Sarah Lopez is a built environment historian, as well as a migration scholar. Lopez’s research focuses on the impact of migrant remittances — dollars earned in the U.S. and sent to families and communities in Mexico — on the architecture and landscape of rural Mexico and urban United States. By approaching architectural history within the context of migration, Lopez examines multiple sites across international borders, arguing that we must examine the spatial and built environment histories of discrete places simultaneously. Her book The Remittance Landscape: The Spaces of Migration in Rural Mexico and Urban USA was published by the University of Chicago Press in 2015 and won the 2017 Kostof Book Award from the Society of Architectural Historians. Her 2015 book chapter, “Putting Vista Hermosa on the Map: Migrant Boosterism in Distant Homelands,” won the 2017 Bishir Article Prize from the Vernacular Architecture Forum.
Lopez is currently working on two projects. The first examines the architecture of immigrant detention facilities in Texas, a project commenced in partnership with the Humanities Action Lab (HAL) States of Incarceration national exhibit. Her class contribution to the exhibition is titled “Spatial Stories of Migration and Detention” and was recently exhibited at the University of Texas at Austin. The second explores the evolution of an informal binational construction industry linked to thirty years of continuous migration between Mexico and the U.S.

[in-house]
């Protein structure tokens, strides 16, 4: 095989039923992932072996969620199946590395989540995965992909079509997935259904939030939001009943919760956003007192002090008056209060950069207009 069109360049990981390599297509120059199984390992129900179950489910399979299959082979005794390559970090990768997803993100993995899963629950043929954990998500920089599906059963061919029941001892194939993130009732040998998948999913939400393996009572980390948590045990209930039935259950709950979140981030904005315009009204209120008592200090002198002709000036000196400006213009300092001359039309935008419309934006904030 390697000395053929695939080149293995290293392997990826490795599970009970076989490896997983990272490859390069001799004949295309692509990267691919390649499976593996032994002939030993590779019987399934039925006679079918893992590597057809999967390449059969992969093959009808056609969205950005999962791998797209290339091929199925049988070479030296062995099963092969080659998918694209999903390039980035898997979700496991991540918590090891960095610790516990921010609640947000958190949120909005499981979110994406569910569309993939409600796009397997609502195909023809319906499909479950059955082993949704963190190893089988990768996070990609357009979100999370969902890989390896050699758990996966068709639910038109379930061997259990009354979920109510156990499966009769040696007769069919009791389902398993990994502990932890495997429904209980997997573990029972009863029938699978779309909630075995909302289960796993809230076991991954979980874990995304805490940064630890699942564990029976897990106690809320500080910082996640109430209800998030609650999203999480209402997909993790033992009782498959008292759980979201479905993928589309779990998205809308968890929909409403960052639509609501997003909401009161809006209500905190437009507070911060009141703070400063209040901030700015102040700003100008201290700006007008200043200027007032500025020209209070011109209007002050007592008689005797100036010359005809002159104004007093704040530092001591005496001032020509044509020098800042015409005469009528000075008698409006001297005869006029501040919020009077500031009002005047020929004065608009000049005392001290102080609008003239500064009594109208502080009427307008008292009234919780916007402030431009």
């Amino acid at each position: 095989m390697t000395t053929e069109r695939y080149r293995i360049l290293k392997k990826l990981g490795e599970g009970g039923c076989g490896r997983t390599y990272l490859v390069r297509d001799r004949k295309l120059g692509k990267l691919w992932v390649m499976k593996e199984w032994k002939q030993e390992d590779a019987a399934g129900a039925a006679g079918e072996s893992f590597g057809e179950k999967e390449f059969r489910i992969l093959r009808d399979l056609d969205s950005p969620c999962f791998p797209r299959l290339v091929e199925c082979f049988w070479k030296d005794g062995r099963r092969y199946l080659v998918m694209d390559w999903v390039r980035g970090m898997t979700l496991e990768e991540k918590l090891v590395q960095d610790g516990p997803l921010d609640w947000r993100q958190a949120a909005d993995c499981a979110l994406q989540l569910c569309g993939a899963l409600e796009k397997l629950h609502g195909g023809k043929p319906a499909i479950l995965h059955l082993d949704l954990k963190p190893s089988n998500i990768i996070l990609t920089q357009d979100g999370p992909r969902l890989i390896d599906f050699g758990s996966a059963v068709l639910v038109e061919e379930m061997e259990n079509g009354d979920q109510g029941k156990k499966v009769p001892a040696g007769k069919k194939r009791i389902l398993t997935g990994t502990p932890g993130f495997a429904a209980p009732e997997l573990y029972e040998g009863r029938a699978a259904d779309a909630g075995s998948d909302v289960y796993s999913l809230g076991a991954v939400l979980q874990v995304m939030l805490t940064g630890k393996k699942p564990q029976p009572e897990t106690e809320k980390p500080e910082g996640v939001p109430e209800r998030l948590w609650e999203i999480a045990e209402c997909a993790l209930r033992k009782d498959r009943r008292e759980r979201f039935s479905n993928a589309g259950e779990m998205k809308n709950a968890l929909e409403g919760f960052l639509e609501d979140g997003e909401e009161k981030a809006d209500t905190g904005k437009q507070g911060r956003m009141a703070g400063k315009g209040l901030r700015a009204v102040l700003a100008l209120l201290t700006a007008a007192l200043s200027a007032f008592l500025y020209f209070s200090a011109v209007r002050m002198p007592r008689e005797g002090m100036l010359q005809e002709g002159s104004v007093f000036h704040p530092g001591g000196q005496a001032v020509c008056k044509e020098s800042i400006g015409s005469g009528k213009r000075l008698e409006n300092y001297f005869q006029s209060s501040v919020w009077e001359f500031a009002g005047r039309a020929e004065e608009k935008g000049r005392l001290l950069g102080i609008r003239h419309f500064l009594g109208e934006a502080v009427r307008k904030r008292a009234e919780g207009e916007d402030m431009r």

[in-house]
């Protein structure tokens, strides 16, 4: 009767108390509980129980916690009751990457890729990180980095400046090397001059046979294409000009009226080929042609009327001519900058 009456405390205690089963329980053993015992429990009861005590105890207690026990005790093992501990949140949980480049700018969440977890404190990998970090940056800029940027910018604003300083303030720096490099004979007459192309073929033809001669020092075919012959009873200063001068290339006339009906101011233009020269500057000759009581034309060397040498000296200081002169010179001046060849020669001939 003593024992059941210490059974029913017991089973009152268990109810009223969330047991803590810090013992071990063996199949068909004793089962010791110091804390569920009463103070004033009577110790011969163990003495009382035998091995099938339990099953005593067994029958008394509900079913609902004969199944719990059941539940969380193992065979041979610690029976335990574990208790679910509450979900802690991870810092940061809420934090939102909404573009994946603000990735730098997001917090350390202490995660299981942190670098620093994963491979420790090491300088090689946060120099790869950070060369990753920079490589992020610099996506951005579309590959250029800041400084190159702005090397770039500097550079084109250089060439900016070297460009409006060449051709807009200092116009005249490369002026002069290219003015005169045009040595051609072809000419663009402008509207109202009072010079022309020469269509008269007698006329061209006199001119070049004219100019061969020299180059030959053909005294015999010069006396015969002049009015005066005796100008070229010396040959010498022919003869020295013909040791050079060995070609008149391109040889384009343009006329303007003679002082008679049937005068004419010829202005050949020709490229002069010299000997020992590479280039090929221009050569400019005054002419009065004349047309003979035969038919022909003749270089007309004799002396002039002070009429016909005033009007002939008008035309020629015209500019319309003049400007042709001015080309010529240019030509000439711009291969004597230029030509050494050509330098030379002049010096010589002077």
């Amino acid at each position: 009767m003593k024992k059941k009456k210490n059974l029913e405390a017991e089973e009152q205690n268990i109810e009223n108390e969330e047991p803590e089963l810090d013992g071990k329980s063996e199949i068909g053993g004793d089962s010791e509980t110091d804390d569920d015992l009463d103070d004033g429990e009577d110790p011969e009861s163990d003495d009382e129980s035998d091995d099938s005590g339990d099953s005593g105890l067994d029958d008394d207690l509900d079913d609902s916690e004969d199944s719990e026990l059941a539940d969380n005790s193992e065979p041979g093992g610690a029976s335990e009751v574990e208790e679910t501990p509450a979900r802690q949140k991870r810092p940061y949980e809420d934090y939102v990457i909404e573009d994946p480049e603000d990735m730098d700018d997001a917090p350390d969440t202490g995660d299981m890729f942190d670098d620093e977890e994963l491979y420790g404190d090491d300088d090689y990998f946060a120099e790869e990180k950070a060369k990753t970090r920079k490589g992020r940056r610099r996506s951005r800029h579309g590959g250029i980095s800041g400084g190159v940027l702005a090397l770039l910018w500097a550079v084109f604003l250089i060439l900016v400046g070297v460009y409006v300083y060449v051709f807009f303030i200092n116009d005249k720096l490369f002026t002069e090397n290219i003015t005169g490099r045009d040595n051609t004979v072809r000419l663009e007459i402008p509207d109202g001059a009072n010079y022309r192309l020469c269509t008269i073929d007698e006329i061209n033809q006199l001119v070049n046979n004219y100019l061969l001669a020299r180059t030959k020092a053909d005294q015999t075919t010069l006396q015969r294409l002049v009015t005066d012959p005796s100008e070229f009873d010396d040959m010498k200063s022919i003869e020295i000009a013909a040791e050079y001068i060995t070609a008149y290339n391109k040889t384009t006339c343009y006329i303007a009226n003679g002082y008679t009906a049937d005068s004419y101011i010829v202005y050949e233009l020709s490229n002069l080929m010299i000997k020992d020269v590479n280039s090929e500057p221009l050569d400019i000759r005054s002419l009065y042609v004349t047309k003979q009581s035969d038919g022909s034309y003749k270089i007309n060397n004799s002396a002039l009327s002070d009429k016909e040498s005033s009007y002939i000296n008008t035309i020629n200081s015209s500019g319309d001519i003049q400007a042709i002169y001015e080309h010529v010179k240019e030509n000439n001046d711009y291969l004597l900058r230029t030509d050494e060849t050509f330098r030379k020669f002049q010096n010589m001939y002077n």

Spring 2019 Mellon Forum on the Urban Environment: Locating Politics
The Spring 2019 Mellon Forum on the Urban Environment is organized by Princeton Mellon Fellows Nasser Abourahme and Noam Shoked. “Locating Politics” takes up the rise and fall of recent uprisings as a springboard for examining a broader inventory and longer trajectory of spaces of contestation. We question the historical and emergent topologies of politics and their changing relations to race, migration, indigeneity, coloniality, and crisis. We ask how histories of sites of conflict, ranging from houses and streets to camps and prisons, might offer us not just understandings of different locations of politics, but of the overturning and re-bounding of the very limits of the political. The term location suggests both place (locus) and relational position, and it is to this intersection that this forum speaks — where and with whom do we act politically today?